2012 has ended on a much happier note for the investor --and rightly so after being “dented” throughout the previous year. 2012 was a year which saw record inflows into fixed deposits which was facilitated by outflows from equities. It was as if equity had become the dirty word. This perception was also perpetuated by a languishing economy and a dull outlook on the inflation front.

Time and again, investors make the same mistake—buy high sell low. Though history tells us that In the long run, markets do not sustain at either overvalued or undervalued levels rather move close to fair values. This is why investments made in adverse times typically yield above average returns and vice versa—this is one lesson that the Indian investor has not yet grasped—but faithfully followed by FIIs. (Read why investors do not make money)

So what is it that we ought to have practiced in 2012 also but did not? And what is it that we should resolve to follow in 2013 and thereafter? We give here below our 6 commandments for 2013 which we believe will hold us in good stead in the year(s) ahead.

1.   Thy shalt not trade:-
We often hear stories about how a person striking a pot of gold by trading on stock market. You must have been advised by your advisor to exit from a mutual fund scheme while it is making say 21% CAGR and move into some other fund. We more often than not tend to forget that “it is not your thinking that makes big money. It is sitting.Differentiate between long term investing and short term trading. Rs. 1 lac cannot become Rs. 50 lacs through trading! Long term investing is the only route which can multiply your investments.

2. Thy shalt secure your family first

Every investment activity is done for family and directed towards their secure future. The first recommendation a financial planner makes is towards health and life cover of the investor. An adequate health and life cover forms the basis of every financial plan/strategy. After all health is wealth. A medical emergency for example can be a disaster for your financial well-being if you are not adequately covered.Read:- 5 things to do with your money

3    Thy shalt spell out your goals

An investment is not an end in itself, but is rather a means towards the end. The “end” referred to here are your “goals”. Ask yourself first before filing out an application form “why and for whom am I investing”? Will this investment help you meet your life’s goals? An investment without a specific goal is like a journey without a destination. Practice goal based investing. It’s your safety belt in your driving around in the investment world.(Read:-Right Way)

4    Thy shalt avoid information overflow

Do not be guided by free advice floating around in the business channels and pink papers. Since the advent of internet and business papers, nobody has become a millionaire following the advice of “stock gurus” who dole out stock tips in dozens. Though, records say that billionaires have in fact become millionaires.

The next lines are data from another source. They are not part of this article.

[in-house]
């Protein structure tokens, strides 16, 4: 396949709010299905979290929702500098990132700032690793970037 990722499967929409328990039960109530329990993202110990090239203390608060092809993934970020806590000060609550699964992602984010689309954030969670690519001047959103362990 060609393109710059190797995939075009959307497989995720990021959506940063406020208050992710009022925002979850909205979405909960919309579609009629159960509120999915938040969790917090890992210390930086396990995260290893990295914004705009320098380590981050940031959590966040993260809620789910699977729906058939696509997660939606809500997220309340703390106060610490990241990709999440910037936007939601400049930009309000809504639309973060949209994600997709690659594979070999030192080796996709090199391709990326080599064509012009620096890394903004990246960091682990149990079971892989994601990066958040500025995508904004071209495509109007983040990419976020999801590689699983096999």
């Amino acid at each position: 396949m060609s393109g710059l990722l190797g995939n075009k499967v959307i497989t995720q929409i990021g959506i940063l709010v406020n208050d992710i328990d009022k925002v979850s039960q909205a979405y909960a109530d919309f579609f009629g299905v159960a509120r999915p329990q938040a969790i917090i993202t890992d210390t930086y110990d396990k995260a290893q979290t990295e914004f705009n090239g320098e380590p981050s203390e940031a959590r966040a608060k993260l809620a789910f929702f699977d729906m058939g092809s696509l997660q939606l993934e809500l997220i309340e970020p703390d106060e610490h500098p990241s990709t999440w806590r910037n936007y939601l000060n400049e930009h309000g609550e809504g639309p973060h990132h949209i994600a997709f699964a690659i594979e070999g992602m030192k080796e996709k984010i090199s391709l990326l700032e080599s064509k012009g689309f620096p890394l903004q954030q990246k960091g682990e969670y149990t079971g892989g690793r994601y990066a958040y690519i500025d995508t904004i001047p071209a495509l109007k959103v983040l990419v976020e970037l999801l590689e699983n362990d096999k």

5    Thy shalt focus on wealth creation, rather than on making money

Investment is not about making money. It is about creating wealth. Like Rome, wealth will not be created either by trading or in short term. Remember, investments are done so that they can be the 2nd. earning member of your family when you stop earning. To give you an example of the growth that Equities (mutual funds in particular)—Rs. 10,000 invested in HDFC Equity on 01/01/1995 would be worth Rs. 2, 76,571 as on 30/11/2012---despite all the wars, famines, floods, scams, assassinations ET all Do we have any data to suggest that the following 20-30 years will be any different?(Read "yahi hai right way to create wealth)"

6   Thy shalt spend time with your family

Do take time out for your family. Go on a vacation once in a year—where there will be no mobiles, or client meetings to worry about. It is said that a family that eats together stays together.  It has been rightly said that a man can face the rigors of life if he has the support or backing of his family. After all is the “family” not the reason why you work so hard?

Wealth creation is long journey without any guiding posts. We should invest in companies or Mutual Fund schemes with a clear focus on our goals and our resolve to meet them. Equity as an asset class will deliver inflation adjusted returns but over long term. This “long term” has to be calibrated to your goals. According to an interesting study done by a prominent foreign AMC, it was shown that over the last 16 odd years, there have been almost equal numbers of good bad quarters as far as equity returns are concerned. So theoretically, market (sensex) should be still trading close to 3000 levels. But it is trading at 18000 levels. And that’s how you create wealth with zero tolerance to loss.

Wish you all a very successful 2013—financially.